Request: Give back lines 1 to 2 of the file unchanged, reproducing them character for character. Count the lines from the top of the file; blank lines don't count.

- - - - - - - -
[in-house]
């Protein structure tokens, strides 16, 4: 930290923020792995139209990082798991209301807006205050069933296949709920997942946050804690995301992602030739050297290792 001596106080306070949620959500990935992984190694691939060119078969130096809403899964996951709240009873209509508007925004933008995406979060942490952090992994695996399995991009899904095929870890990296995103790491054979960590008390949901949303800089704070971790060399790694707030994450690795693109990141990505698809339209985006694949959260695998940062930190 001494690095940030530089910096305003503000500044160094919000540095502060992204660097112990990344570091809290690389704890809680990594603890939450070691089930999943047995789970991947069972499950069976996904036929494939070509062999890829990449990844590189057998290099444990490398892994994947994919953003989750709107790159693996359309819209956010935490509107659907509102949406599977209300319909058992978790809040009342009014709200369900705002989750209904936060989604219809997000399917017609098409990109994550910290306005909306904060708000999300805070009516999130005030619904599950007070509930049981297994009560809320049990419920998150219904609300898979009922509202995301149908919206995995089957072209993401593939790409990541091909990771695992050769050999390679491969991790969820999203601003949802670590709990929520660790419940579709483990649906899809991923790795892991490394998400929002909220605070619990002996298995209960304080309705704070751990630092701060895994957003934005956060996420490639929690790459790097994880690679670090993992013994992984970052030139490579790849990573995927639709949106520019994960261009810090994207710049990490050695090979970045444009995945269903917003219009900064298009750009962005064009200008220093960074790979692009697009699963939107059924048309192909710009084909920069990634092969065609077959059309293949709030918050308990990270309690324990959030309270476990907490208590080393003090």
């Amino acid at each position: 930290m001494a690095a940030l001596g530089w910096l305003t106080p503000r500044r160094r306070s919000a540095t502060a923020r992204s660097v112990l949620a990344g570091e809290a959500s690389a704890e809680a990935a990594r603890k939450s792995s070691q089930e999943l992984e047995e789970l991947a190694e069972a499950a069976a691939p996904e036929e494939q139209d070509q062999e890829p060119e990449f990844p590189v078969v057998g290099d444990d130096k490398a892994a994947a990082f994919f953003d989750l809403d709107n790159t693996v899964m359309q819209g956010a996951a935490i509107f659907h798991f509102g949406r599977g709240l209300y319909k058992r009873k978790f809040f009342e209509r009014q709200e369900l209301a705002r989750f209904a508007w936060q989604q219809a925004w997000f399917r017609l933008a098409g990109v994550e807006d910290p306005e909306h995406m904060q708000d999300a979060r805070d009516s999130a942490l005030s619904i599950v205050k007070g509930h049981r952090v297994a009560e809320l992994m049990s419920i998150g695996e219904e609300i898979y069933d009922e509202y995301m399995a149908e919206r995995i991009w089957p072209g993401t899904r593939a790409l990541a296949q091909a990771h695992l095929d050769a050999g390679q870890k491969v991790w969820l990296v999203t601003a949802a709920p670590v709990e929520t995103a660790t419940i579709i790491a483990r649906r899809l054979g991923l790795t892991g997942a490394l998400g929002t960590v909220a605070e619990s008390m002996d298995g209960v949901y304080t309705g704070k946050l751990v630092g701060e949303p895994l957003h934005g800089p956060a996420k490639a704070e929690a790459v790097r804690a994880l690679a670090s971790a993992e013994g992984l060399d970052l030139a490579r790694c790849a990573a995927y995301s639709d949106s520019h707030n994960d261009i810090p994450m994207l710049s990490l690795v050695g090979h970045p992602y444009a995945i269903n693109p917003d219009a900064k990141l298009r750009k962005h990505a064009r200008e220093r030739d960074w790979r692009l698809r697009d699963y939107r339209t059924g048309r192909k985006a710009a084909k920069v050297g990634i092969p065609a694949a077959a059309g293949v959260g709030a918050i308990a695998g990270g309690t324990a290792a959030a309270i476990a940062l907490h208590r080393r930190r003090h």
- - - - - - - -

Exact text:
[in-house]
């Protein structure tokens, strides 16, 4: 930290923020792995139209990082798991209301807006205050069933296949709920997942946050804690995301992602030739050297290792 001596106080306070949620959500990935992984190694691939060119078969130096809403899964996951709240009873209509508007925004933008995406979060942490952090992994695996399995991009899904095929870890990296995103790491054979960590008390949901949303800089704070971790060399790694707030994450690795693109990141990505698809339209985006694949959260695998940062930190 001494690095940030530089910096305003503000500044160094919000540095502060992204660097112990990344570091809290690389704890809680990594603890939450070691089930999943047995789970991947069972499950069976996904036929494939070509062999890829990449990844590189057998290099444990490398892994994947994919953003989750709107790159693996359309819209956010935490509107659907509102949406599977209300319909058992978790809040009342009014709200369900705002989750209904936060989604219809997000399917017609098409990109994550910290306005909306904060708000999300805070009516999130005030619904599950007070509930049981297994009560809320049990419920998150219904609300898979009922509202995301149908919206995995089957072209993401593939790409990541091909990771695992050769050999390679491969991790969820999203601003949802670590709990929520660790419940579709483990649906899809991923790795892991490394998400929002909220605070619990002996298995209960304080309705704070751990630092701060895994957003934005956060996420490639929690790459790097994880690679670090993992013994992984970052030139490579790849990573995927639709949106520019994960261009810090994207710049990490050695090979970045444009995945269903917003219009900064298009750009962005064009200008220093960074790979692009697009699963939107059924048309192909710009084909920069990634092969065609077959059309293949709030918050308990990270309690324990959030309270476990907490208590080393003090």